# geo nodes: what's the math behind a cube being transformed into a sphere?

I am following a tutorial where a cube is transformed into a sphere and I want to understand why this happens. I understand that ...

• each vertex can be described as a vector
• the position node gives me the x,y,z coordinates of the cube's vertices
• the length node gives me the length of each vector
• the divide node divedes 1 by the vectors length
• the coordinates of every vertex is scaled by the factor 1/vector length
• when multiplying a vector by a floa, each element of the vector is multiplied by the factor

but why does this operation lead to a sphere when applied to all of the cubes vertices? is there an INTUITIVE way to understand that? Or is this just a formula to be remembered?

• A sphere is the unique 3D object for which every vertex is at exactly the same (Euclidean) distance from a fixed point (its center). For a cube centered at (0,0,0), multiplying every vertex by 1/vector_length forces every vertex to have magnitude 1.0 -- i.e., this is now a "unit sphere" (every vertex is exactly distance 1 from (0,0,0)). Multiplying it by some additional factor then changes this from a unit sphere into a sphere with a smaller or larger radius, depending on chosen factor. All calculations involved are continuous, so this transformation looks 'smooth'. Feb 2 at 17:07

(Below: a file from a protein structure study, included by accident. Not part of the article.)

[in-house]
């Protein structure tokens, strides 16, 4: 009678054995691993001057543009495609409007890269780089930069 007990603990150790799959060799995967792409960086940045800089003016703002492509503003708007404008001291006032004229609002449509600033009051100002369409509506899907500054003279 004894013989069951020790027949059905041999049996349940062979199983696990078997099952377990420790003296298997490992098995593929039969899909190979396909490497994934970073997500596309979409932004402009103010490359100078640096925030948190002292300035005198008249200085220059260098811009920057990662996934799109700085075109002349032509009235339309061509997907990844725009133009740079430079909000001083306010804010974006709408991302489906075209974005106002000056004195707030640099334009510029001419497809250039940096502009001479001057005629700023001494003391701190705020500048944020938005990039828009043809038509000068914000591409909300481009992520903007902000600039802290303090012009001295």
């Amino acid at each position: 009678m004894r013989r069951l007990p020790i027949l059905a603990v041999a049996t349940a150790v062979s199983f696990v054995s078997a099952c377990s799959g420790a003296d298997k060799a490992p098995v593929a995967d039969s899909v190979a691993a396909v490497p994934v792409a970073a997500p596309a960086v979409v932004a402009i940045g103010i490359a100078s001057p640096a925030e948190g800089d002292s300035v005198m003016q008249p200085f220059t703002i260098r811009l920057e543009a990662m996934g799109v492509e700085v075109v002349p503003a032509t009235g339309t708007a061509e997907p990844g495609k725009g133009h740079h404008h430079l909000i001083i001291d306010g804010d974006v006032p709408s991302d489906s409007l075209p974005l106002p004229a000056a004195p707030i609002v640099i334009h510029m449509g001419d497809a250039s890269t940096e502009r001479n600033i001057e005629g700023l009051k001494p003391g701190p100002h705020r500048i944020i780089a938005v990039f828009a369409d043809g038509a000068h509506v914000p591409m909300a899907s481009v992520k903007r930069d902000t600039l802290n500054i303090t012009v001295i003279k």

You don't have to remember the formula, because thankfully there is a node in Geometry Nodes that does this calculation automatically: it is the Vector Math node when you set it to Normalize. This converts every vector to a vector with a length of 1. And the intuitive way to understand why this leads to a sphere is this mathematical definition:

A sphere is the set of points that are all at the same distance $$r$$ from a given point in three-dimensional space.

So setting all vertices in a distance $$r=1$$ from the center complies the conditions to form a sphere. Well, of course not perfectly since depending on the resolution it will not have an absolutely smooth surface, but that's always the case with polygonal meshes - they are only an approximation.

It doesn't matter if the original shape is a cube or Suzanne - the resulting meshes might look different and there might be overlapping faces, but the general shape is a sphere. By the way, of course this only works if the shape you want to make spherical is positioned around the center, if all vertices are located in one direction, you only get a partial sphere.

Cube: Suzanne: